• Daihinmin: a wild card, or a deuce (which ends the round and clears the discard pile).
  • Crazy Eights: a "skip" card, playable on top of any other card, that forces the next player to lose a turn.
  • Spades: uncommon, but can fulfill one of two roles. When playing with three or six players they are added to make the cards deal evenly (18 or 9 cards each, respectively). They are either "junk" cards playable anytime that cannot win a trick, or they count as the two highest trumps (the two Jokers must be differentiable; the "big Joker" outranks the "little Joker"). They also can be used in conjunction with teammates cards to create a pseudo-"trump", i.e. an Ace of Hearts and Joker played together would be counted as an Ace of Spades, inferior only to a natural Ace of Spades.
  • Double King Pede: As the lowest-ranked card, but worth 18 points.

References[edit]

  1. ^ Parlett, David (1990), The Oxford Guide to Card Games, Oxford University Press, p. 190, ISBN 0-19-214165-1 
  2. ^ Beal, George. Playing cards and their story. 1975. New York: Arco Publishing Comoany Inc. p. 58
  3. ^ Trumps The modern pocket Hoyle. 1868. New York; Dick & Fitzgerald. p. 94. 
  4. ^ Dawson, Tom and Judy. (2014). The Hochman Encyclopedia of American Playing Cards. Ch. 5.
  5. ^ Wintle, Simon. Samuel Hart at The World of Playing Cards. Retrieved 17 July 2015.
  6. ^ Parlett, David. Euchre at davidparlett.co.uk. Retrieved 17 July 2015.
  7. ^ Joker at the International Playing-Card Society. Retrieved 17 July 2015.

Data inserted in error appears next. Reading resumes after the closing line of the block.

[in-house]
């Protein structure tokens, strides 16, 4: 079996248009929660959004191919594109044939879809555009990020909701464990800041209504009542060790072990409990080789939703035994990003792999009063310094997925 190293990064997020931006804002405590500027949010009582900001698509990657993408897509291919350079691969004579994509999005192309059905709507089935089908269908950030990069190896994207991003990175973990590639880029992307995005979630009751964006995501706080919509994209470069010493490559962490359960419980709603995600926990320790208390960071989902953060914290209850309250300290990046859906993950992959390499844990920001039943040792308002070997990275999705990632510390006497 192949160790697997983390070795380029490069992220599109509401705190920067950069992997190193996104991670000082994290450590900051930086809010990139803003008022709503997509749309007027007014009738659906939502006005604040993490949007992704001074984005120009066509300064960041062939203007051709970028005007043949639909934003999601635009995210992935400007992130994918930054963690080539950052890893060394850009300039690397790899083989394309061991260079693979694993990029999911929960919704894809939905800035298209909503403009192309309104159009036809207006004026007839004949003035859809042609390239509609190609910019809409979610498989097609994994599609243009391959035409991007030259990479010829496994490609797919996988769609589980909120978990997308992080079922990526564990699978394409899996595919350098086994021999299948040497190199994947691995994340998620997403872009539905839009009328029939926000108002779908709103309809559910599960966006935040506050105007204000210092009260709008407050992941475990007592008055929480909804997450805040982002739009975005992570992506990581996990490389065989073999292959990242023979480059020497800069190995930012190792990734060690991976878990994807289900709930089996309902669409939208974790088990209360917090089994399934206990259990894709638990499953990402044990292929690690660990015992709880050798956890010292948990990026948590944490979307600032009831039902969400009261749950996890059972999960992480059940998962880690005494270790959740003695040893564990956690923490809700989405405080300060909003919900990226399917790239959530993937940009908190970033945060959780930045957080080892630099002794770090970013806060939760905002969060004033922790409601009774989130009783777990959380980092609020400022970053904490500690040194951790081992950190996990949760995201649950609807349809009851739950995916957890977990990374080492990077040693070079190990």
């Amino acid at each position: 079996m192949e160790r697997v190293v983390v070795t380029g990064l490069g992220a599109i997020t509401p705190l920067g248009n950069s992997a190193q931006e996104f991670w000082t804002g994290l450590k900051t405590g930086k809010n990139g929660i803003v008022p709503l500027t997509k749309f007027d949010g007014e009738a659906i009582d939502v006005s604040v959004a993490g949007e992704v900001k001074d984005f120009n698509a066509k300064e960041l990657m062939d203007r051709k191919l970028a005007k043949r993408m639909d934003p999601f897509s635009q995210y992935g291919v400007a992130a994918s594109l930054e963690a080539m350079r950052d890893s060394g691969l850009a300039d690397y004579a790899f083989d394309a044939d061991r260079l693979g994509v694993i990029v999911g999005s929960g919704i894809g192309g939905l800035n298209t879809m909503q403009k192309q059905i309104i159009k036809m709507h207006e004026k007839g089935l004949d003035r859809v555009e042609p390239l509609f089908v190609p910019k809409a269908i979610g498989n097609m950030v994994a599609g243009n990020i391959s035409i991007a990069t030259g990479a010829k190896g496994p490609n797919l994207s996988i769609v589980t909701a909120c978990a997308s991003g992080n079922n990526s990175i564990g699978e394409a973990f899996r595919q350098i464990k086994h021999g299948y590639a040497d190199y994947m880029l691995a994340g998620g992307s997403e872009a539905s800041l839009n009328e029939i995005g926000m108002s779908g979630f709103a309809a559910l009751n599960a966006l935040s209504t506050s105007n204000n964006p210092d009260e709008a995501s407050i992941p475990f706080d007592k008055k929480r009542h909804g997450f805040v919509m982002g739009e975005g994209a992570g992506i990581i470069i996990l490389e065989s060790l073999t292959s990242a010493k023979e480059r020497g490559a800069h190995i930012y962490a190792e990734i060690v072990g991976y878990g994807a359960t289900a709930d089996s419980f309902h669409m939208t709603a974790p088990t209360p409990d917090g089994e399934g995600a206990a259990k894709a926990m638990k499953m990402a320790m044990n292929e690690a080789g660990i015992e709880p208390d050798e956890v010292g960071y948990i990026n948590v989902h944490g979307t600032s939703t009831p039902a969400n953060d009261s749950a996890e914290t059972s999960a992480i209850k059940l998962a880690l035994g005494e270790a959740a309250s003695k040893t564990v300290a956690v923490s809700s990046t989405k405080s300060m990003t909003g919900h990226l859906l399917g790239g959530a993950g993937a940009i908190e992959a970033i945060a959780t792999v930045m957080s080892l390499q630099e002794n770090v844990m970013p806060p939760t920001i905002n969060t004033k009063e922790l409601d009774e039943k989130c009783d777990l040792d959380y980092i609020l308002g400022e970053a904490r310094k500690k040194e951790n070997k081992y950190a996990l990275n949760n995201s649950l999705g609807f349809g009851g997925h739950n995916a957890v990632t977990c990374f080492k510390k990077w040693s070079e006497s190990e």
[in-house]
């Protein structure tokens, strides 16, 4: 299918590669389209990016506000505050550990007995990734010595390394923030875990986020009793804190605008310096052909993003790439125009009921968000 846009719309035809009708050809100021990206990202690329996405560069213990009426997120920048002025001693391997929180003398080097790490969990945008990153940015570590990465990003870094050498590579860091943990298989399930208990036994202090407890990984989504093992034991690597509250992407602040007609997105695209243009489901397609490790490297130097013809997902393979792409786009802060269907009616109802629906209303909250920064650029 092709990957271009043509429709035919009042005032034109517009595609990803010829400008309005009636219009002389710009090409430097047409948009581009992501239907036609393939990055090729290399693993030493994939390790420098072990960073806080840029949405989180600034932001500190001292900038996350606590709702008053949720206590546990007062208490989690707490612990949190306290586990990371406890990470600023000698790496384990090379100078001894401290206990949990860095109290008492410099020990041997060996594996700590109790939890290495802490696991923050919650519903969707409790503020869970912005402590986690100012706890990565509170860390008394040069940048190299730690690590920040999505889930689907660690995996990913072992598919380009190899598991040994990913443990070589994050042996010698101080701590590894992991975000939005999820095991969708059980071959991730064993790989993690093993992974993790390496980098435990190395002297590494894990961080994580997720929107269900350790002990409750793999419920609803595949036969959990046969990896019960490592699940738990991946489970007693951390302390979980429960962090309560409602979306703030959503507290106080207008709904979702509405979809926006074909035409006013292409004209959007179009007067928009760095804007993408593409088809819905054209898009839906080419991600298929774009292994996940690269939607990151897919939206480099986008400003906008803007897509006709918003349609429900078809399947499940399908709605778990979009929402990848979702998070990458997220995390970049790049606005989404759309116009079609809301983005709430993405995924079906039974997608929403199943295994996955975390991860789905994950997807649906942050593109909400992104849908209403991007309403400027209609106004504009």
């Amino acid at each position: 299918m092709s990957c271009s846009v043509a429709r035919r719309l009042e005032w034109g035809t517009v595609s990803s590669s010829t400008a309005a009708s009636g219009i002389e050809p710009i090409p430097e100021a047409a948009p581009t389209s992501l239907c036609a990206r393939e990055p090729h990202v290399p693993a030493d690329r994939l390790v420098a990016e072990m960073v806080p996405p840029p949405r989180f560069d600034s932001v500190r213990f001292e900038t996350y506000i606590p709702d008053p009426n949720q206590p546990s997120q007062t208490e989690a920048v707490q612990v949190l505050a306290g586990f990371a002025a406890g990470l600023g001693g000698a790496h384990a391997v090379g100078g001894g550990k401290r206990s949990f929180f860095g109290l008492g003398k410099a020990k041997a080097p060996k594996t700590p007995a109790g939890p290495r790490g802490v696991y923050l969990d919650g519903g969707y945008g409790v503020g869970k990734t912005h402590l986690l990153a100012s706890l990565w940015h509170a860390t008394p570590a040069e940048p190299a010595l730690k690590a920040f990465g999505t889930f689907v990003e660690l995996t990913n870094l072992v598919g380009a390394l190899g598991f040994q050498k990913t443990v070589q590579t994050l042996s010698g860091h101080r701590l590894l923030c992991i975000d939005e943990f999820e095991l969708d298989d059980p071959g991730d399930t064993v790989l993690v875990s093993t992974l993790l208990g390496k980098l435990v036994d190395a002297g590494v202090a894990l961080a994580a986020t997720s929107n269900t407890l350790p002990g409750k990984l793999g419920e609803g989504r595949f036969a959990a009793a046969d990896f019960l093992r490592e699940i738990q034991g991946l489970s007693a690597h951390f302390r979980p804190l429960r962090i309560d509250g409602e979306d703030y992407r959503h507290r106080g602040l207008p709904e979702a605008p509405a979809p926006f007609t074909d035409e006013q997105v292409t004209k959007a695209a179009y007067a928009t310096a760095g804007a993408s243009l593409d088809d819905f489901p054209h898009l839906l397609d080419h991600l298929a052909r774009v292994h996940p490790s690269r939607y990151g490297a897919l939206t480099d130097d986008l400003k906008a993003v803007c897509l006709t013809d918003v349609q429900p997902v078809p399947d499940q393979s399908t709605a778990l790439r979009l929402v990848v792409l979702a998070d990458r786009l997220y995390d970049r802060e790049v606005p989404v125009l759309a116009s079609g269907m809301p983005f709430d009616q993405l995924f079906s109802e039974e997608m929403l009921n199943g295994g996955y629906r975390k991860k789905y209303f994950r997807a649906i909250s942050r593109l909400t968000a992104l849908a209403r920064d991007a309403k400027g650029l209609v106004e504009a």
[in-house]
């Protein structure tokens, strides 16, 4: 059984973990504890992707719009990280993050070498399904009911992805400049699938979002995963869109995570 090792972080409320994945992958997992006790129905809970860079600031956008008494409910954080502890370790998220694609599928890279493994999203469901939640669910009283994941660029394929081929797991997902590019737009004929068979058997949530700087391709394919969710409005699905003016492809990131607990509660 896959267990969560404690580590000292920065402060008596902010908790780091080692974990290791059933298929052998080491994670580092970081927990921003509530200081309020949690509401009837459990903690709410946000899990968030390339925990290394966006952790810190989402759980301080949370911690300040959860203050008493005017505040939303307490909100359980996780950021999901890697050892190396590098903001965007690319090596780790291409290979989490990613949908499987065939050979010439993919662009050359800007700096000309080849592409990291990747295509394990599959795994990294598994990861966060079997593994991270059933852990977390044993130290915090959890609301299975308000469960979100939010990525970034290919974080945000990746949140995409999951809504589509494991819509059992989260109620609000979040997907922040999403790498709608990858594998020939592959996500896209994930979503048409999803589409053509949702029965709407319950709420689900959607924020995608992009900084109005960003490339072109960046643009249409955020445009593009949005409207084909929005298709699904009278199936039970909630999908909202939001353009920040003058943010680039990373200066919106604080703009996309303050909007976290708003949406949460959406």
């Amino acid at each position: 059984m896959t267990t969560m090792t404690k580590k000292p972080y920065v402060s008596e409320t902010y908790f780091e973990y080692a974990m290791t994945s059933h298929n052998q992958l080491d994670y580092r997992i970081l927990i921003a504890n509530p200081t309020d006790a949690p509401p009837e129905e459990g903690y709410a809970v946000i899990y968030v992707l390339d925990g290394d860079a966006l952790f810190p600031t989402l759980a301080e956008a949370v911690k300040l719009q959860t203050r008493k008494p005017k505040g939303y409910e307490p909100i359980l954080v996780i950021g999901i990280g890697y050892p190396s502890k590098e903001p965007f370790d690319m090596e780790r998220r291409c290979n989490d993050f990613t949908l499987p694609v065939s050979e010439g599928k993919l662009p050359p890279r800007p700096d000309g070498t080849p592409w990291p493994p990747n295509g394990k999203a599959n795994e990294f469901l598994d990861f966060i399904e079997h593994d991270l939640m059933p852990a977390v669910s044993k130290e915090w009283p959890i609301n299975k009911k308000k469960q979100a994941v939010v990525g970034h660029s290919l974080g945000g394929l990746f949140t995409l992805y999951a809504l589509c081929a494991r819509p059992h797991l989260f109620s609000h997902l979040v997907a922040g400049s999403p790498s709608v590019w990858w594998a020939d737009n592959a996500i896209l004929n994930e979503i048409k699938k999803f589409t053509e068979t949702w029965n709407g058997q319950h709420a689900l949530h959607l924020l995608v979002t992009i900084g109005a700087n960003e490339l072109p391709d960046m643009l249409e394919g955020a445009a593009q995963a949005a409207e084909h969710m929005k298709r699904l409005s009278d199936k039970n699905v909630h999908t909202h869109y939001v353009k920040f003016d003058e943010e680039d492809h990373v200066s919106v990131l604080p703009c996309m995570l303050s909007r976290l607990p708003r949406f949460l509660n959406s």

8. ^ Wintle, Simon (10 April 2008). "The Evolution, History, and Imagery of Playing Cards". Collectors Weekly. Retrieved 2 October 2014. 
  9. ^ Goodall, Michael. (2001). "The Origin of the First English Joker". The Playing-Card Vol. 29, p.244-246
  10. ^ Parlett, David (1990), The Oxford Guide to Card Games, Oxford University Press, p. 191, ISBN 0-19-214165-1 
  11. ^ Powills, Dorothy. (1989). "A Voice From the Past". Chicago Playing Cards Collectors Bulletin. Vol. 36-3, p. 1809.
  12. ^ McCleod, John. (2005). "Playing the Game: Canasta Relatives". The Playing-Card, Vol. 34-2, p.141.
  13. ^ Wintle, Simon. Canasta at The World of Playing Cards. Retrieved 17 July 2015.
  14. ^ McCleod, John. Zwickern at pagat.com. Retrieved 17 July 2015.
  15. ^ "playing card joker collection". dotpattern. 2003-06-07. Retrieved 2012-03-31. 
  16. ^ Donkey Playing Cards at the shop of the Cooper-Hewitt, National Design Museum.
  17. ^ "joker web sites - alphabetical order". dotpattern. 2003-10-18. Retrieved 2012-03-31. 
  18. ^ "The Joker Is Wild (1957) - Overview". TCM.com. Retrieved 2012-11-13.